geant, 1897-99; and for the present term (1899-1900), Mr. W. J. Little and Miss Sargeant are employed as teachers.
One of the earliest enterprises of any kind for Loretto was a foundry for the manufacture of all kinds of castings useful in that age and locality. It was erected in the years of 1849-50 by Peter J. Little, a son of Barnabas Little, one of the earliest pioneers of Allegheny Township. Peter J. Little moved from Bedford County and occupied the house formerly owned by Lewis Storm, the first undertaker of Loretto. Mr. Storm was one of the assistants at the last mass said by Rev. D. A. Gallitzin, and was the undertaker who had charge of the mortal remains after his death, May 6, 1840. Shortly after this he was succeeded by Mr. Sebastian Fry, who carried on the undertaking business until the year 1890, when he made it over to Mr. James Biter, who continues to ably conduct it.
The Loretto Hattery, at which were made felt hats of fine quality, worn by almost all the residents, was an enterprise of the town for many years prior to and after the death of Dr. Gallitzin. This business was owned and managed by Mr. John Riffle, who died in 1852, and of whom John, James and George were sons. His establishment was on the corner of St. John's and St. Joseph's streets, on lot No. 37, just opposite the present home of Mrs. Margaret McElheny.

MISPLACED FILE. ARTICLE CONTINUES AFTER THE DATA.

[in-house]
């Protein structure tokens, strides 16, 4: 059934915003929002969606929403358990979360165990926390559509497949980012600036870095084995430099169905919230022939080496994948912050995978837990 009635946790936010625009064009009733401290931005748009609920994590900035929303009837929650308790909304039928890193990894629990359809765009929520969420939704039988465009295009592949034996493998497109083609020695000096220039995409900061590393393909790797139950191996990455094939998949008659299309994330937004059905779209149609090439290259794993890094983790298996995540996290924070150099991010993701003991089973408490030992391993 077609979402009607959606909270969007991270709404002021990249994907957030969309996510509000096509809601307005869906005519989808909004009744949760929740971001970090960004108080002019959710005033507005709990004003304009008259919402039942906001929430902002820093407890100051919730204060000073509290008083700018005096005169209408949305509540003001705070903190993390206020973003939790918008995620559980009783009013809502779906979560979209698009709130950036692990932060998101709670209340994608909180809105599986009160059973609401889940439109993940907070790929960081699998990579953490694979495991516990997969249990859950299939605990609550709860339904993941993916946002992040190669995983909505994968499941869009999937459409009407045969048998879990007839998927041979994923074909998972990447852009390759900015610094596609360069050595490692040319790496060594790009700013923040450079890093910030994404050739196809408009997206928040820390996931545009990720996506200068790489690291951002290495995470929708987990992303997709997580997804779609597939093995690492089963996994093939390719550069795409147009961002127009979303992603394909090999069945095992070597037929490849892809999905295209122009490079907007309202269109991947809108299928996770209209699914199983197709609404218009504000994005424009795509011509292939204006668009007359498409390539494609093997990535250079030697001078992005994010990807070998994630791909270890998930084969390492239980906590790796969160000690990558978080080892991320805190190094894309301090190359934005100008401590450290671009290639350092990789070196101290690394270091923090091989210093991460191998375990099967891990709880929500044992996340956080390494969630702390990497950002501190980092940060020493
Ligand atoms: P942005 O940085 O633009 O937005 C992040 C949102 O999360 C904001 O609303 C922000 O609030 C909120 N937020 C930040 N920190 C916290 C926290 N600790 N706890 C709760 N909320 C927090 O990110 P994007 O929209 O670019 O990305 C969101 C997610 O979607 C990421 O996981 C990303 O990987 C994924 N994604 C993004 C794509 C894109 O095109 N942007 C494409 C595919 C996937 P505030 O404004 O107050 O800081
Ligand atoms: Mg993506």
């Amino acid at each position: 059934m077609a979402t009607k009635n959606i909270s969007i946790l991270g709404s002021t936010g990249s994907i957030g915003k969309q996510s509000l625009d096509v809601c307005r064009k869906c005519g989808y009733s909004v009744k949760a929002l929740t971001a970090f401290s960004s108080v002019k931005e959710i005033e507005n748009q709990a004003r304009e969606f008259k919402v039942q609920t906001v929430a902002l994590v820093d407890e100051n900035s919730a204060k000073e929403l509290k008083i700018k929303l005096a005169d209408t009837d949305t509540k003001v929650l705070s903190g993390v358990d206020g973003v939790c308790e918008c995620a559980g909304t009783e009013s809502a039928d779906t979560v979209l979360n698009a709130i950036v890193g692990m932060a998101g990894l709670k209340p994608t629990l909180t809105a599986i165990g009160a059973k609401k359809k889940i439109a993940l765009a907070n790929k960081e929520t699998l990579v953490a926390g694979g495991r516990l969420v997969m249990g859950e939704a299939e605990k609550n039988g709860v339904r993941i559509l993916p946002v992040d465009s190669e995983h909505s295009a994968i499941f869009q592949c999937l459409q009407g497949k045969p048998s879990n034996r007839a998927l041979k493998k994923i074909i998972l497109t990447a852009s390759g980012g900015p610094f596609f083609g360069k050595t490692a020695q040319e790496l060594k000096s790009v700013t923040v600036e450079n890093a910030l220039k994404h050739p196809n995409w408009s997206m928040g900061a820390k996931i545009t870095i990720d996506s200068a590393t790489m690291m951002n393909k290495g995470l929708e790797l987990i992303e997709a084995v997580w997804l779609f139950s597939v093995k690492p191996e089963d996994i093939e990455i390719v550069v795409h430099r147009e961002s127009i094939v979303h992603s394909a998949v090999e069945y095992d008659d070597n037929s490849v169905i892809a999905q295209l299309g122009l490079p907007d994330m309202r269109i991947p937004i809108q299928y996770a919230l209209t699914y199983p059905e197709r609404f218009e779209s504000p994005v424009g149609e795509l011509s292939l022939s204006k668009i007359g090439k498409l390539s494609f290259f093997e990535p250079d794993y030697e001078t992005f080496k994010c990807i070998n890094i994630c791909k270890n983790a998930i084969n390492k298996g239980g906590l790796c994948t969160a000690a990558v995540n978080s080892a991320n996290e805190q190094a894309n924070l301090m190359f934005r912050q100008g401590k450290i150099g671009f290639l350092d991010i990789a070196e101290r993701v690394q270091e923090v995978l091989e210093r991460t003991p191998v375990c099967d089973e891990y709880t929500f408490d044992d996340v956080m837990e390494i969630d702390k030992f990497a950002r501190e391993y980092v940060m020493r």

Rev. Matthew William Gibson.
Father Mattew William Gibson was born in Hexham England, in 1817, and received his primary education at Ushaw College in the County of Durham, after which he was sent by Cardinal Wiseman to the Propaganda in Rome, where he remained eight years. In 1832 he came to the United States and was ordained priest in Philadelphia in 1841, by Bishop Kenrick. His first charge was at Loretto, Cambria County, where he acted as assistant to Rev. Lemke, the successor of Father Gallitzin, remained there until he was